The broad U.S. bond market, represented by the Lehman Brothers Intermediate Aggregate Index, gained 1.27 percent during the quarter. Treasury yields were volatile as investor sentiment regarding safe assets shifted back and forth depending on news about the war with Iraq. For the full quarter, two-year yields fell 12 basis points but yields on other maturities wound up little changed. The benchmark 10-year Treasury yield closed two basis points lower at 3.80 percent.

Mortgage rates tracked Treasuries higher and lower throughout the quarter. The par Fannie Mae coupon closed in January at 5.23 percent, plunged further in February to close at an all-time low of 4.97 percent and then dropped to another all-time low of 4.88 percent in March. Mortgage rate volatility in March was unprecedented. During one 15-day span in March, rates jumped nine straight days rising 51 basis points and then dropped the next six days by 36 basis points. Homeowners continued their refinancing binge, as evidenced by the Mortgage Banker's Association Refinancing Index, which skyrocketed from the lofty average of 5,000 in the fourth quarter of 2002 to 9,327 in March 2003, a new record level. This reading indicates that likely prepayment speeds of refinanceable coupons are poised to soar in the next three months.

Although the credit-risk aversion seen in the fourth quarter of last year abated somewhat in the first quarter of 2003, demand from financial institutions still drove issuance of collateralized mortgage obligations, in addition to creating outright demand for mortgage pass-through securities. CMO issuance helped to absorb new mortgage supply resulting from record homeowner refinancing. Agency CMO issuance so far in 2003 of $64 billion per month was 37 percent greater than last year's record pace.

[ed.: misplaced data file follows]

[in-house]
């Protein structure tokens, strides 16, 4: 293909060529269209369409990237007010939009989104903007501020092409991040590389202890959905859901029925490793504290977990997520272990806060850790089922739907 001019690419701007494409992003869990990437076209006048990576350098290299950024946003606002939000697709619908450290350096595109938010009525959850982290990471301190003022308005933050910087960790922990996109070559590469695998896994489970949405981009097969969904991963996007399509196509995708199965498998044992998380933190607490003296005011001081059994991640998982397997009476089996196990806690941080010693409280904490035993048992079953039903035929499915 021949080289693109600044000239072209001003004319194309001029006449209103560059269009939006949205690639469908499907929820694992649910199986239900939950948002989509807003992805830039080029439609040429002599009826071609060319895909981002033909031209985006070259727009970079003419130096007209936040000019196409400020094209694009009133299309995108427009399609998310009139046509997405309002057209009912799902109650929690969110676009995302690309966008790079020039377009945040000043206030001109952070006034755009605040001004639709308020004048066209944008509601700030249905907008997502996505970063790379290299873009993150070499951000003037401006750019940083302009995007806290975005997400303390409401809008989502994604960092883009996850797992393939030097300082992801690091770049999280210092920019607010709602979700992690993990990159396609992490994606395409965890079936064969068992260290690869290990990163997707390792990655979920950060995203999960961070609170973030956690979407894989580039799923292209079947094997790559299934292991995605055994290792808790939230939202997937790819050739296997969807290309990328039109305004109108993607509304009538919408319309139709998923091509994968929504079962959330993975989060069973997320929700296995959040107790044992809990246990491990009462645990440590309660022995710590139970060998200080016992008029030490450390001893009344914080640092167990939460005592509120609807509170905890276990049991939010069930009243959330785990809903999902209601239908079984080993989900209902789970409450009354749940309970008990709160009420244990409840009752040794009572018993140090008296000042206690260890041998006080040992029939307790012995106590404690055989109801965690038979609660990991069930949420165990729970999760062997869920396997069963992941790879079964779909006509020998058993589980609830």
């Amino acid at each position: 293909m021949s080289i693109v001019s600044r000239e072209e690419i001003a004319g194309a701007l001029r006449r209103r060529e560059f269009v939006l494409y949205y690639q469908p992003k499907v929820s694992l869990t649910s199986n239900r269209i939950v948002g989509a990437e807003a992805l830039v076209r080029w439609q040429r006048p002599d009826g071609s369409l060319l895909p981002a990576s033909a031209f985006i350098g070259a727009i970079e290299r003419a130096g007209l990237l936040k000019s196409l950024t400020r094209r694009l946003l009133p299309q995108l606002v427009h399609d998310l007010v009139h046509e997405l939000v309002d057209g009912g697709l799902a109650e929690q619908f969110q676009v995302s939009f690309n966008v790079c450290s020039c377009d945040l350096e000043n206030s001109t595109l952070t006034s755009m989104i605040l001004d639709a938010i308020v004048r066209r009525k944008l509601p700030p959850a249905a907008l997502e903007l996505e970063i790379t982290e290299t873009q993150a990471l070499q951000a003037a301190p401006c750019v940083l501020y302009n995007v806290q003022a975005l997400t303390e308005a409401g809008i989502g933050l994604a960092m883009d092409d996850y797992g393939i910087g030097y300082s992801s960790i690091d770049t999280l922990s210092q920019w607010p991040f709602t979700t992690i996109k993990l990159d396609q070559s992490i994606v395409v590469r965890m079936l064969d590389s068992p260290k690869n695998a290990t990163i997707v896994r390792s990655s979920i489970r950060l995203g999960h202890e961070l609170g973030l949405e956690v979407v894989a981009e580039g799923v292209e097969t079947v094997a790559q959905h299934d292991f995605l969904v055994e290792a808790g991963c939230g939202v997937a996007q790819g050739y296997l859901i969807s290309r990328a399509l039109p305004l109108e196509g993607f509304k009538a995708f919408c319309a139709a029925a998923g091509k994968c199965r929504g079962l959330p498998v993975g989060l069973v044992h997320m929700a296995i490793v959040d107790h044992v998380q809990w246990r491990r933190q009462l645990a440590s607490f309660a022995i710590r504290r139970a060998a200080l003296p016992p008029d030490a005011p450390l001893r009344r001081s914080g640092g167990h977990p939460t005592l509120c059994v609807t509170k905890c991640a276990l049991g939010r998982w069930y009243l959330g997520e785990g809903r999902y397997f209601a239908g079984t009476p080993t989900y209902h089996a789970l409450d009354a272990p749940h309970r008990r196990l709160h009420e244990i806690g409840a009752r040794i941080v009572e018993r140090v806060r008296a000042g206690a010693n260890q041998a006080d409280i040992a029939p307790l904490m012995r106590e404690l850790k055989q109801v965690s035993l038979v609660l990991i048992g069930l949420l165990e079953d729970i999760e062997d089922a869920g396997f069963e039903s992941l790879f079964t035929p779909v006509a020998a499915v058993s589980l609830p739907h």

Emerging market bonds had a strong first quarter, returning 6.6 percent, as measured by JP Morgan's EMBI Global Index. Despite heightened geopolitical concerns and spikes in market volatility, three factors combined to produce attractive returns: improving internal fundamentals in many, though not all, emerging nations; the favorable net impact of higher commodity prices; and significant funds flows into the asset class triggered by wider recognition of the maturation of the asset class.

As another signal of greater policy responsibility, emerging countries saved rather than consumed the windfall from higher commodity prices. The windfall contributed to larger holdings of international reserves, thereby strengthening countries' self-insurance against global instability. Finally, the asset class benefited from strong technicals. Strong inflows were accompanied by reduced new issuance in March, as most countries were active in pre-funding 2003 requirements in preparation for heightened global uncertainty.

The influence of positive fundamentals was most notable in Latin America, which returned 7.2 percent for the quarter, according to the JP Morgan EMBI Global sub-index. The region was largely guided by improvement in investor sentiment in Brazil, whose bonds returned 20.8 percent. Investors responded enthusiastically to signals of the government's commitment to policy enhancements, favorable endogenous adjustments in economic and financial conditions and improving debt dynamics.

Ecuador was also a top performer in Latin America, as the country received final approval for the IMF agreement, which will lead to multilateral disbursements of approximately US$500 million in 2003.

Solid first quarter gains were posted in Russia, which has demonstrated reasonable fundamentals. Russia has reduced its debt burden to more manageable levels and increased its international reserves due to high levels of commodity exports. Investors have also favorably received Russia's efforts to diversify its economic base.

For further information, please contact Jeff Sargent, PIMCO Strategic Global Government Fund, Inc., at (949) 720-4712.

Past performance is no guarantee of future results. Investment return, dividend rate and share price will fluctuate so that shares, when sold, may be worth more or less than their original cost.